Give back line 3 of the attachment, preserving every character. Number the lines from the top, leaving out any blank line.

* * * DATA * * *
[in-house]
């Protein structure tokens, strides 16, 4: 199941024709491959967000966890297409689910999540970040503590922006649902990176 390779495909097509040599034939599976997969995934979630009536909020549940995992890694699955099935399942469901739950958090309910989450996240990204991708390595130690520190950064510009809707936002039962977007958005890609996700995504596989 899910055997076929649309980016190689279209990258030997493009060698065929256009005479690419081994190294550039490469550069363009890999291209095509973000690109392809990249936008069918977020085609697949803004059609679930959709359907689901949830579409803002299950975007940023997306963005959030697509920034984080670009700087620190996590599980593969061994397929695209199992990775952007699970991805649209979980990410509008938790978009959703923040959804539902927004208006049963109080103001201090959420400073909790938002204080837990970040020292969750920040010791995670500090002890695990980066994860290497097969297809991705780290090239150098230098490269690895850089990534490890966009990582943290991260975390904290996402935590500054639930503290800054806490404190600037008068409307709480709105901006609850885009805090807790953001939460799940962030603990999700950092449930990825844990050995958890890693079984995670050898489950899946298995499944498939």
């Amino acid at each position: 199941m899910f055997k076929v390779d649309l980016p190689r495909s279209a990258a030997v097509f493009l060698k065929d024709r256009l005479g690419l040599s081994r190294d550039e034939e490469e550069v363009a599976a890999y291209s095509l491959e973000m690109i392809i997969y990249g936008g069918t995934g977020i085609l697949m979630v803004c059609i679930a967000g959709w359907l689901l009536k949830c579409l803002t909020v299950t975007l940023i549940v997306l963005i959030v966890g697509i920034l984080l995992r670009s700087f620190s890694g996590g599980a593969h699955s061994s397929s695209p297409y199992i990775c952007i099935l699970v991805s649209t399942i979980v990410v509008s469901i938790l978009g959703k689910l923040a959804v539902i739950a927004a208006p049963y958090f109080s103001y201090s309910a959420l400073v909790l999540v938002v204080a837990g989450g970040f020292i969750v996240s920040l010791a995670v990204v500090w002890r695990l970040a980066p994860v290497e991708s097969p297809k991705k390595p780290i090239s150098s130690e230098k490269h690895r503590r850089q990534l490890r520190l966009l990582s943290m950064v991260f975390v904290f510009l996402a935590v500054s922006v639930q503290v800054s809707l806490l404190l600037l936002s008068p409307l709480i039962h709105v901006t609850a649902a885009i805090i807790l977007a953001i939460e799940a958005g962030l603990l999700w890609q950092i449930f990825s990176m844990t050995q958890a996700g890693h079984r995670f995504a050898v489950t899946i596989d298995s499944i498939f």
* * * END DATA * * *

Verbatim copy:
């Amino acid at each position: 199941m899910f055997k076929v390779d649309l980016p190689r495909s279209a990258a030997v097509f493009l060698k065929d024709r256009l005479g690419l040599s081994r190294d550039e034939e490469e550069v363009a599976a890999y291209s095509l491959e973000m690109i392809i997969y990249g936008g069918t995934g977020i085609l697949m979630v803004c059609i679930a967000g959709w359907l689901l009536k949830c579409l803002t909020v299950t975007l940023i549940v997306l963005i959030v966890g697509i920034l984080l995992r670009s700087f620190s890694g996590g599980a593969h699955s061994s397929s695209p297409y199992i990775c952007i099935l699970v991805s649209t399942i979980v990410v509008s469901i938790l978009g959703k689910l923040a959804v539902i739950a927004a208006p049963y958090f109080s103001y201090s309910a959420l400073v909790l999540v938002v204080a837990g989450g970040f020292i969750v996240s920040l010791a995670v990204v500090w002890r695990l970040a980066p994860v290497e991708s097969p297809k991705k390595p780290i090239s150098s130690e230098k490269h690895r503590r850089q990534l490890r520190l966009l990582s943290m950064v991260f975390v904290f510009l996402a935590v500054s922006v639930q503290v800054s809707l806490l404190l600037l936002s008068p409307l709480i039962h709105v901006t609850a649902a885009i805090i807790l977007a953001i939460e799940a958005g962030l603990l999700w890609q950092i449930f990825s990176m844990t050995q958890a996700g890693h079984r995670f995504a050898v489950t899946i596989d298995s499944i498939f």